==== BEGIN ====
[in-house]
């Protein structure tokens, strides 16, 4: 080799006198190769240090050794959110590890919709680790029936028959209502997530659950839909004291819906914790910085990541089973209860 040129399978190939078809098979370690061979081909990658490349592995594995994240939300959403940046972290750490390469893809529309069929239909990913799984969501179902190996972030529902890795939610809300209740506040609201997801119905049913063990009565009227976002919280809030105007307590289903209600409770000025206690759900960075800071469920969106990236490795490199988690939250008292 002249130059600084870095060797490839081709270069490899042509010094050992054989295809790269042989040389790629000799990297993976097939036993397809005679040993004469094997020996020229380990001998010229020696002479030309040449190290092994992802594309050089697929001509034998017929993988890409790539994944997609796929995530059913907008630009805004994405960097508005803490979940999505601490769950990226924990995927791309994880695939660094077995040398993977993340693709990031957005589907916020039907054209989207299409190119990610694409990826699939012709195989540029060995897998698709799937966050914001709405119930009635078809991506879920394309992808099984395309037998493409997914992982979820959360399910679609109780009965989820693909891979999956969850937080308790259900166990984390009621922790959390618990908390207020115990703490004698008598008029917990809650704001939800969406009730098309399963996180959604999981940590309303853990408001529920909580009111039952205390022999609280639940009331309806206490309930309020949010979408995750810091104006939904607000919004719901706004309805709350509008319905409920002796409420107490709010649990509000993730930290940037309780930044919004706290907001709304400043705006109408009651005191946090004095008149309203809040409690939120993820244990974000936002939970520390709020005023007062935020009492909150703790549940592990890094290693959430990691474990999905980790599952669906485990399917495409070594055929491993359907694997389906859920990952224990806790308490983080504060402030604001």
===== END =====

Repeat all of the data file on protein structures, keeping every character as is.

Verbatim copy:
[in-house]
């Protein structure tokens, strides 16, 4: 080799006198190769240090050794959110590890919709680790029936028959209502997530659950839909004291819906914790910085990541089973209860 040129399978190939078809098979370690061979081909990658490349592995594995994240939300959403940046972290750490390469893809529309069929239909990913799984969501179902190996972030529902890795939610809300209740506040609201997801119905049913063990009565009227976002919280809030105007307590289903209600409770000025206690759900960075800071469920969106990236490795490199988690939250008292 002249130059600084870095060797490839081709270069490899042509010094050992054989295809790269042989040389790629000799990297993976097939036993397809005679040993004469094997020996020229380990001998010229020696002479030309040449190290092994992802594309050089697929001509034998017929993988890409790539994944997609796929995530059913907008630009805004994405960097508005803490979940999505601490769950990226924990995927791309994880695939660094077995040398993977993340693709990031957005589907916020039907054209989207299409190119990610694409990826699939012709195989540029060995897998698709799937966050914001709405119930009635078809991506879920394309992808099984395309037998493409997914992982979820959360399910679609109780009965989820693909891979999956969850937080308790259900166990984390009621922790959390618990908390207020115990703490004698008598008029917990809650704001939800969406009730098309399963996180959604999981940590309303853990408001529920909580009111039952205390022999609280639940009331309806206490309930309020949010979408995750810091104006939904607000919004719901706004309805709350509008319905409920002796409420107490709010649990509000993730930290940037309780930044919004706290907001709304400043705006109408009651005191946090004095008149309203809040409690939120993820244990974000936002939970520390709020005023007062935020009492909150703790549940592990890094290693959430990691474990999905980790599952669906485990399917495409070594055929491993359907694997389906859920990952224990806790308490983080504060402030604001």